US Airways will sack 600 of its airport workers this fall, citing declining business travel that's driving down the Tempe-based carrier's revenue. It's too soon to know how many cuts will come from each city in the carrier's network, including its home base at Phoenix Sky Harbor International Airport, said Valerie Wunder, a US Airways spokeswoman.
US Airways will sack 600 of its airport workers this fall, citing declining business travel that's driving down the Tempe-based carrier's revenue.
It's too soon to know how many cuts will come from each city in the carrier's network, including its home base at Phoenix Sky Harbor International Airport, said Valerie Wunder, a US Airways spokeswoman.
"The majority of (the cuts) are the airport customer service and the fleet ground service employees," she said.
That includes those who man ticket counters, baggage handlers, workers who marshal the planes and other ground service personnel.
The announcement came Tuesday in a letter to employees from Robert Isom, the carrier's chief operating officer.
"Today's economy demands we continue to look for ways to control costs," Isom said.
Isom added that airline officials originally hoped attrition - retiring workers or those quitting their jobs - would trim the bulging ranks resulting from a reduced schedule and other operating efficiencies instituted last year to respond to spiking oil prices and reduced travel.
"(T)his simply hasn't proven to be the case," he said.
David Stempler, president of the Potomac, Md.-based Air Travelers Association, said the reductions won't affect customer service or cause consumers to avoid US Airways.
"I don't think these are the kind of changes that would be very visible to passengers," he said.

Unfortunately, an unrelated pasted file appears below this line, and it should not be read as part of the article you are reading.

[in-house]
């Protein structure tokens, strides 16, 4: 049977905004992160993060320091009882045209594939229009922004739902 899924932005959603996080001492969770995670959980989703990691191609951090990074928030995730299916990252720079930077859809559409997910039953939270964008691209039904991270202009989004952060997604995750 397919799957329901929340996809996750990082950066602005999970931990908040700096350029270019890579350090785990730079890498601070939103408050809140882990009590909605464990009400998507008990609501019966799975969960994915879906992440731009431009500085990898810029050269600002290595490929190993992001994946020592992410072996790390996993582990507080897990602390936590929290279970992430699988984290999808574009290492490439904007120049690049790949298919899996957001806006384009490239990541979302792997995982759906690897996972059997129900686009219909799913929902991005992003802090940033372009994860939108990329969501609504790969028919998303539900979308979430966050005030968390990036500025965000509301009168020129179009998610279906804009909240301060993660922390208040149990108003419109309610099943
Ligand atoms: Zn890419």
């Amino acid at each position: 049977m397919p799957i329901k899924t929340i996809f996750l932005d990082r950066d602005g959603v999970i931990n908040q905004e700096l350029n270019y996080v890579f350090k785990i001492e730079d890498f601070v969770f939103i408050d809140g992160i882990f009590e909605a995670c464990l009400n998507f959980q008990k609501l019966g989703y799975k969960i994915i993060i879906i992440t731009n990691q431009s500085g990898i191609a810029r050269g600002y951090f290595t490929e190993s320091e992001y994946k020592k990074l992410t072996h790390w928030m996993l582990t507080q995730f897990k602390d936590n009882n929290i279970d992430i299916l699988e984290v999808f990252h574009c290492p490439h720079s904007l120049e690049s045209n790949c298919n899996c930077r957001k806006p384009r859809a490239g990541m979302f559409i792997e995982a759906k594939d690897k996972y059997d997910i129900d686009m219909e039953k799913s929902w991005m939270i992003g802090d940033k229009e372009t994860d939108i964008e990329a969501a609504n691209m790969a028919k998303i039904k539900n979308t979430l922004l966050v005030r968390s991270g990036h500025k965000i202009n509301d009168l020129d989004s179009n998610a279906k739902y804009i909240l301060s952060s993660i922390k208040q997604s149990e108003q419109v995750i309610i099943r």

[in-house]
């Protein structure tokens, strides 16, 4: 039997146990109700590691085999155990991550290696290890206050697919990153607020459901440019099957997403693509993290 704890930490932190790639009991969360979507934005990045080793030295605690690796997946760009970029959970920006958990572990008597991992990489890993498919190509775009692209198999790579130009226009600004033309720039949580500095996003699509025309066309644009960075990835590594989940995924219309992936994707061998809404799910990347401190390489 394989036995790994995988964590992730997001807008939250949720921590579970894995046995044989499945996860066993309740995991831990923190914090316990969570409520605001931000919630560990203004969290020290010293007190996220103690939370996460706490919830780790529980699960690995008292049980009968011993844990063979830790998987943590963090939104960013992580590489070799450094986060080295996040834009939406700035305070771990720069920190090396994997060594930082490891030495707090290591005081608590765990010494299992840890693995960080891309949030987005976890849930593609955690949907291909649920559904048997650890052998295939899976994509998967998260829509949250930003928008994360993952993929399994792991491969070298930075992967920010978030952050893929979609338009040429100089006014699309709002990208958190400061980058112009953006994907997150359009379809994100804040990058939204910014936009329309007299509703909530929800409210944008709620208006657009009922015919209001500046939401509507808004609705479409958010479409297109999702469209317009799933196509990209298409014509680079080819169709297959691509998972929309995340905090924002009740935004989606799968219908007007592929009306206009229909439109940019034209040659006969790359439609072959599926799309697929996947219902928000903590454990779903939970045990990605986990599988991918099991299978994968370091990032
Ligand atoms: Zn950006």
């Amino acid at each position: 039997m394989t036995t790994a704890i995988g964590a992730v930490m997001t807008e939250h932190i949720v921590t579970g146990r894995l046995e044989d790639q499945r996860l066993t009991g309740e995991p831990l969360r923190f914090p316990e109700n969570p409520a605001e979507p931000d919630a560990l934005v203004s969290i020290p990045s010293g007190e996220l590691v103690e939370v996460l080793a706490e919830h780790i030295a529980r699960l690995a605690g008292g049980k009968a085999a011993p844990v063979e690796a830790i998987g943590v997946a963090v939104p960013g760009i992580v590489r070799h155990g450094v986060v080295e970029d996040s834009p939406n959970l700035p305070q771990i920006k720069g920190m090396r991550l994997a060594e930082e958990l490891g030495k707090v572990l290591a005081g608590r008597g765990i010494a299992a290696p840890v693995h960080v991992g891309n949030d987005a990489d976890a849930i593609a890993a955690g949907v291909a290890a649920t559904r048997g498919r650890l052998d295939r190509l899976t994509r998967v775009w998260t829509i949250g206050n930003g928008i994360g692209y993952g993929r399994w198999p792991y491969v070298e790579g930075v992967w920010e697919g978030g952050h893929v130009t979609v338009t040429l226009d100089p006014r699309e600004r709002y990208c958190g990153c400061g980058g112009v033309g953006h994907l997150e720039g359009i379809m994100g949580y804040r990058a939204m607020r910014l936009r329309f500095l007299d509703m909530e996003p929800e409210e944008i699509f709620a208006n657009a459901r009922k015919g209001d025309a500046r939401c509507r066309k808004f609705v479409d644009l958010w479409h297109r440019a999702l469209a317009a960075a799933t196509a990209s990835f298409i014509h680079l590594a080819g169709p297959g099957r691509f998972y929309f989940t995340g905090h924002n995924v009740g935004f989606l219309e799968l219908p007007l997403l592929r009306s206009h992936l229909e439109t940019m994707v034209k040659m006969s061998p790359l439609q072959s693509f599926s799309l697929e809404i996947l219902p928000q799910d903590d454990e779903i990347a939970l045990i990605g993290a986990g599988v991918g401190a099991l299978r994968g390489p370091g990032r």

The announcement comes a day after 192 flight attendants received official notification of their forced furlough on Aug. 5. The involuntary absences could extend throughout 2010, according to the Association of Flight Attendants, Council 66 in Tempe.
"We were surprised and we thought that most of the cuts had been made," Lisa LeCarre, the group's president, said of the 600 job cuts. "We thought it was pretty much over."
LeCarre said she doubts that the cuts or furloughs will greatly affect service.
"We have been on the fat side in terms of flight attendant staffing, so I do not have any concerns really that it will affect the service."
Stempler also said the flight attendants' furloughs won't have much of an impact.
"There are a minimum number of flight attendants on every flight," he said. "I think this just reflects the continuing cutback of flights by US Airways ... like the other airlines are cutting back to try to deal with this recession and lower traffic levels."
Wunder said she didn't know if these would be the last cuts.
"Unfortunately you can never really tell," she said. "We just have to keep running a good operation and try to make sure that we generate revenue."
The carrier reported a net loss of $103 million, or 90 cents per share, for the first quarter of 2009. That was less than the $237 million, or $2.58 per share, it lost for the same period last year. Airline officials report their second-quarter earnings July 23.
The 600 job cuts include nine workers at the Las Vegas US Airways Club, which the airline said it will close, and reductions at the Phoenix US Airways Club. The ticket office at its headquarters will also close, and Isom said the carrier will switch to outside vendors for ramp service in nine locations.